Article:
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Capstone Project Brings Joy to Local Music Studio

Posted by Theresa Anne Salah on March 17, 2022 in News
Capstone teammates, Jeffrey Walton, Kirk Drabble, Arman Atbaei and Peter Drohan
Capstone teammates, Jeffrey Walton, Kirk Drabble, Arman Atbaei and Peter Drohan

For Dalhousie engineering students, the senior year Capstone Project is an opportunity to partner with industry to solve real world challenges. But for Industrial Engineering student Jeffrey Walton and his classmates, it was also a chance to make a meaningful contribution to a small local business in Fall River Nova Scotia.

When Walton and his Capstone teammates, Kirk Drabble, Arman Atbaei and Peter Drohan, first met Louise MacDonald of Joyful Sounds Music Studio, they knew immediately that they’d be able to improve the studio owner’s daily operations.

The studio, which offers a variety of music classes from piano to violin and everything in between, hosts almost 400 students each week. Every year, Walton says it takes MacDonald and her team over 40 hours to properly schedule all of their students for music lessons.

“They would send out a google form to all of to their clients and then their clients would send back all of their availability,” says Walton. “Then they would sit down and print out every google response and start scheduling each student one by one. They would put it all over the wall and they said it was like a crime scene. So that was obviously a red flag for industrial engineers like ourselves.”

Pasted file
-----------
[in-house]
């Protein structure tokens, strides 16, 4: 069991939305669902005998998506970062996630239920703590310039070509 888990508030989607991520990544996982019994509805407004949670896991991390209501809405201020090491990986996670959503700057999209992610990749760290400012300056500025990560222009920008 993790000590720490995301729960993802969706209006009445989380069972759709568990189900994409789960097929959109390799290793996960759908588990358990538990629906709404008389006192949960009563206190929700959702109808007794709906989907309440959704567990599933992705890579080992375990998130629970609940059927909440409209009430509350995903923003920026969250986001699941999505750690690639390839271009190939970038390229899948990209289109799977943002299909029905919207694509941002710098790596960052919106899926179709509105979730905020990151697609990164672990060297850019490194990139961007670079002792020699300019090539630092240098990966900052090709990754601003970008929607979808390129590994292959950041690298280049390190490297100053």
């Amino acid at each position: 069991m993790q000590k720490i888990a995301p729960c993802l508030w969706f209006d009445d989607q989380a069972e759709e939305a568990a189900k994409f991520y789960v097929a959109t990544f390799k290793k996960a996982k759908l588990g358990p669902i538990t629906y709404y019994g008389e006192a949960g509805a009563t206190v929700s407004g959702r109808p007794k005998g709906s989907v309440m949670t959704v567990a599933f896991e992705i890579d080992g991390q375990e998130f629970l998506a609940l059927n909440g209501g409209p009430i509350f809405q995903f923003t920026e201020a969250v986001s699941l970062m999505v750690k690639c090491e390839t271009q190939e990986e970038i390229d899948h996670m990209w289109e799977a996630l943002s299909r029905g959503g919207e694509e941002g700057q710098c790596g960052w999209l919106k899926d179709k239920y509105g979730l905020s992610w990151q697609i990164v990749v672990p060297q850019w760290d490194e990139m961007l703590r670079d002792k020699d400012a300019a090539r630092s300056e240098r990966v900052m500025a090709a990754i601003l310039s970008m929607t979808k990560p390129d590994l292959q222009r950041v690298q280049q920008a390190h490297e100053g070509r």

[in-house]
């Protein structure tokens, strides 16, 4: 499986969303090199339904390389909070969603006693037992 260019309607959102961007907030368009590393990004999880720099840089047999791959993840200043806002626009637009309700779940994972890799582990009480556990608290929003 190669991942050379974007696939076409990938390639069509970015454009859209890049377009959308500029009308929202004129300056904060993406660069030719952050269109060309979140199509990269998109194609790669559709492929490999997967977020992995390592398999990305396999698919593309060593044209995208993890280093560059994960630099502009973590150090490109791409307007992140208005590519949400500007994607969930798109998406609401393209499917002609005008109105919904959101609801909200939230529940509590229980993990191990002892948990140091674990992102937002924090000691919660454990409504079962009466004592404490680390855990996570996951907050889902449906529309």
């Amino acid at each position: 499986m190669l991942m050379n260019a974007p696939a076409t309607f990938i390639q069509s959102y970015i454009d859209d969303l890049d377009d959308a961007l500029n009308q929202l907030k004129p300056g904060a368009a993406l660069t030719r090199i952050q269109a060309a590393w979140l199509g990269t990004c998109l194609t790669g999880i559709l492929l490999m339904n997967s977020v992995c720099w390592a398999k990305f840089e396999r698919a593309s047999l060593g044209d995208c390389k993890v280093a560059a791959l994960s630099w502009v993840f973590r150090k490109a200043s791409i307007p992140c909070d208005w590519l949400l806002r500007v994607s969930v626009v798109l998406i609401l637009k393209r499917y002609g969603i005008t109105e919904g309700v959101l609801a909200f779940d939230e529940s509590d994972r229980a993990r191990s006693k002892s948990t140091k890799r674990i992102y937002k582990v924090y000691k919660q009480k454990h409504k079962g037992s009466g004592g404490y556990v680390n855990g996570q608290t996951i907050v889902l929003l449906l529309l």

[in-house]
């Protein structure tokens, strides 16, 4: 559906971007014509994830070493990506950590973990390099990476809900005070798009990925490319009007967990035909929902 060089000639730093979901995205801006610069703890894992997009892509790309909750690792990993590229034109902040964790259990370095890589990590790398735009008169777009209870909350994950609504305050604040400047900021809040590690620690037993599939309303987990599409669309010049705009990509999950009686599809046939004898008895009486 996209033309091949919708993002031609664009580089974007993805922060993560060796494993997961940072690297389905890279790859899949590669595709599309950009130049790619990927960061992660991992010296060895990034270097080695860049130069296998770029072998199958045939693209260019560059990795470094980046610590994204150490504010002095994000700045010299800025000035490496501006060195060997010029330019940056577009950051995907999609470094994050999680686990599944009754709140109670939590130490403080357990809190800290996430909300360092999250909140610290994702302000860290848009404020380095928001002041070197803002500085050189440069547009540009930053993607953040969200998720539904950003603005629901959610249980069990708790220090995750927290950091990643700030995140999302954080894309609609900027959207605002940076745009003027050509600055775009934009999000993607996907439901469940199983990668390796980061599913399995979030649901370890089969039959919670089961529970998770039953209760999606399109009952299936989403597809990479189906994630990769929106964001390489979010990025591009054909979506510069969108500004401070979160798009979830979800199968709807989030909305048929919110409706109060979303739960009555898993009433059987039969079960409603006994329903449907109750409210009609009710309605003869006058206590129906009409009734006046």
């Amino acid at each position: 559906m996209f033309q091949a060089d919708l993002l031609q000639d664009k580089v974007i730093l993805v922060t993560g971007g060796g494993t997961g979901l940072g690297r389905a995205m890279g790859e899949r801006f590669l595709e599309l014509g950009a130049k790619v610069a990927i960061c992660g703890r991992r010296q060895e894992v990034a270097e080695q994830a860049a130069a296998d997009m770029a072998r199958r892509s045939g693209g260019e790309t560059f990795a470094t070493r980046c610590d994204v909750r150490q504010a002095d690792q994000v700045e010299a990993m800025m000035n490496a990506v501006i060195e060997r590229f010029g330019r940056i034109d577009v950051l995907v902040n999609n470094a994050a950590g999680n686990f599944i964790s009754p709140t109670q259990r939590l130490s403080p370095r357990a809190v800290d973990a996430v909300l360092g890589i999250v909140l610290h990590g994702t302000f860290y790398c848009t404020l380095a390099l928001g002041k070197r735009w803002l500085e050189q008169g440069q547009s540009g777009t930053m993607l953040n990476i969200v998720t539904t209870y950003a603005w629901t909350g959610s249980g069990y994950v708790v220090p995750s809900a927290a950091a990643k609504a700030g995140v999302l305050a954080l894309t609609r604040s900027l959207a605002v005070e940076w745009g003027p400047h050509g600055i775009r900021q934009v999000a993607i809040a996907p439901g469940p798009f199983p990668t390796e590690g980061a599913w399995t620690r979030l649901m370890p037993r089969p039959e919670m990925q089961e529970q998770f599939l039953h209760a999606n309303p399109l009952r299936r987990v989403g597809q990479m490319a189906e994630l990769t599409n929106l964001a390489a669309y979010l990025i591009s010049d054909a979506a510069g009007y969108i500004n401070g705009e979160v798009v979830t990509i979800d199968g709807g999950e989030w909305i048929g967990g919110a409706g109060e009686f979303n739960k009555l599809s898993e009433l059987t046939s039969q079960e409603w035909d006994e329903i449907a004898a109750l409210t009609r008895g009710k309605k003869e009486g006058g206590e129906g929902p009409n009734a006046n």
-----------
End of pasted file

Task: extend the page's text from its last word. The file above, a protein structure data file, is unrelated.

Keeping Client Satisfaction at the Top of Mind

Walton knew the challenge wasn’t as straightforward as simply designing a tool that would just automate schedules. It also meant ensuring that the studio was still able to maintain a high standard of client satisfaction.

“They were balancing all of these very specific requests from all of the families,” he says.

This included making sure that siblings were scheduled for lessons either at the same time or back to back, and re-adjusting client schedules throughout the year so that students could also attend other activities such as soccer or swimming lessons.

“Another big part of our tool, and what took Joyful Sounds so long the first time, was if the student couldn’t be scheduled (through Google Forms),” says Walton.

“They would have to pick up the phone and call the student and work out the details.” Once the team had a firmer grasp on the challenges and parameters they faced, their first step was to recreate the Google forms the studio was using to send out to their clients.

“We had this clean data input phase of our tool where we were able to have all of the clients submit a very clear response as to when they are going to be available, and any other details the studio would need. From there the information was easily transferred to Excel which then talks to our python tool and schedules all of the students in.”

Exceeding Client Expectations

Although their initial goal was to decrease the studio’s scheduling time from 40 hours to 20 hours, Walton said their final product exceeded the studio owner’s expectations.

“On one of the last runs that we did on our tool, 85% of students were scheduled in about 20 seconds. Obviously we exceeded our goal by a landslide.”

Although the Capstone project is an excellent opportunity for students to design innovative solutions to real work problems, for Walton and his teammates, helping a small business improve their operations, exceeded their own expectations of the Capstone Program.

“It was a really good project for us because we felt we were able to get a hold of it and create something really meaningful for the client. We have the engineering skills but then being able to apply them to the real client world was the best learning experience.”

Taking their project one step further, the team is now developing a user guide to train staff at Joyful Sounds Music Studio on how to operate their new scheduling tool.

“We will also provide the client with our contact information in case they have any questions or issues down the road. But our goal is to obviously build a tool so that these issues don’t arise.”